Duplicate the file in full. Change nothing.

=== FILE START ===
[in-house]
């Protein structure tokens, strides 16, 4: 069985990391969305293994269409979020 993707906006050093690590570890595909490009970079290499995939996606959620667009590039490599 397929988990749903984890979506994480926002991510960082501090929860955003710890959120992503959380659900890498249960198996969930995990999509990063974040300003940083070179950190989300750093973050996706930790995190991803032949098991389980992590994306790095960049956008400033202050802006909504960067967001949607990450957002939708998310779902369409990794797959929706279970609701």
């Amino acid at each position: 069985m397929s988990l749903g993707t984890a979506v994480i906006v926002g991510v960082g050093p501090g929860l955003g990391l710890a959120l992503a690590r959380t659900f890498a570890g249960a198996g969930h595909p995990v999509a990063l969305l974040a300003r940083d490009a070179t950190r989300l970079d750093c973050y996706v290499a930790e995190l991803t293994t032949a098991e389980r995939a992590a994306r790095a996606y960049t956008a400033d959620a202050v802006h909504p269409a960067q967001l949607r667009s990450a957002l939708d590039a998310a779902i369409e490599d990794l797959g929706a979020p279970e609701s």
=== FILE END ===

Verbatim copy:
[in-house]
């Protein structure tokens, strides 16, 4: 069985990391969305293994269409979020 993707906006050093690590570890595909490009970079290499995939996606959620667009590039490599 397929988990749903984890979506994480926002991510960082501090929860955003710890959120992503959380659900890498249960198996969930995990999509990063974040300003940083070179950190989300750093973050996706930790995190991803032949098991389980992590994306790095960049956008400033202050802006909504960067967001949607990450957002939708998310779902369409990794797959929706279970609701």
């Amino acid at each position: 069985m397929s988990l749903g993707t984890a979506v994480i906006v926002g991510v960082g050093p501090g929860l955003g990391l710890a959120l992503a690590r959380t659900f890498a570890g249960a198996g969930h595909p995990v999509a990063l969305l974040a300003r940083d490009a070179t950190r989300l970079d750093c973050y996706v290499a930790e995190l991803t293994t032949a098991e389980r995939a992590a994306r790095a996606y960049t956008a400033d959620a202050v802006h909504p269409a960067q967001l949607r667009s990450a957002l939708d590039a998310a779902i369409e490599d990794l797959g929706a979020p279970e609701s």